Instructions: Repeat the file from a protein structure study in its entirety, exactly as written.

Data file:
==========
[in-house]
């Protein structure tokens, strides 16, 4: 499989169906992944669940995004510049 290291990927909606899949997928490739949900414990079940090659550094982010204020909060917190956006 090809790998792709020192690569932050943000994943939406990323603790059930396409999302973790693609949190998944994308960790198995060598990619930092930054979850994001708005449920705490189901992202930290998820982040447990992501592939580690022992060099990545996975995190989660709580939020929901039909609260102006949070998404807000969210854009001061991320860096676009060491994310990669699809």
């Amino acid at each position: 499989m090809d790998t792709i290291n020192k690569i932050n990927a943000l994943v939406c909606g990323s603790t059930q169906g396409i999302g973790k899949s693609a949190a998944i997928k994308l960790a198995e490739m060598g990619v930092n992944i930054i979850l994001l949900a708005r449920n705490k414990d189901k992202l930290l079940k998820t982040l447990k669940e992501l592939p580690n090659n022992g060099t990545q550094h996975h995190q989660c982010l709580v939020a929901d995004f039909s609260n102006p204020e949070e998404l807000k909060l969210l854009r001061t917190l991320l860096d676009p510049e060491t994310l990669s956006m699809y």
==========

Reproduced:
[in-house]
């Protein structure tokens, strides 16, 4: 499989169906992944669940995004510049 290291990927909606899949997928490739949900414990079940090659550094982010204020909060917190956006 090809790998792709020192690569932050943000994943939406990323603790059930396409999302973790693609949190998944994308960790198995060598990619930092930054979850994001708005449920705490189901992202930290998820982040447990992501592939580690022992060099990545996975995190989660709580939020929901039909609260102006949070998404807000969210854009001061991320860096676009060491994310990669699809």
């Amino acid at each position: 499989m090809d790998t792709i290291n020192k690569i932050n990927a943000l994943v939406c909606g990323s603790t059930q169906g396409i999302g973790k899949s693609a949190a998944i997928k994308l960790a198995e490739m060598g990619v930092n992944i930054i979850l994001l949900a708005r449920n705490k414990d189901k992202l930290l079940k998820t982040l447990k669940e992501l592939p580690n090659n022992g060099t990545q550094h996975h995190q989660c982010l709580v939020a929901d995004f039909s609260n102006p204020e949070e998404l807000k909060l969210l854009r001061t917190l991320l860096d676009p510049e060491t994310l990669s956006m699809y």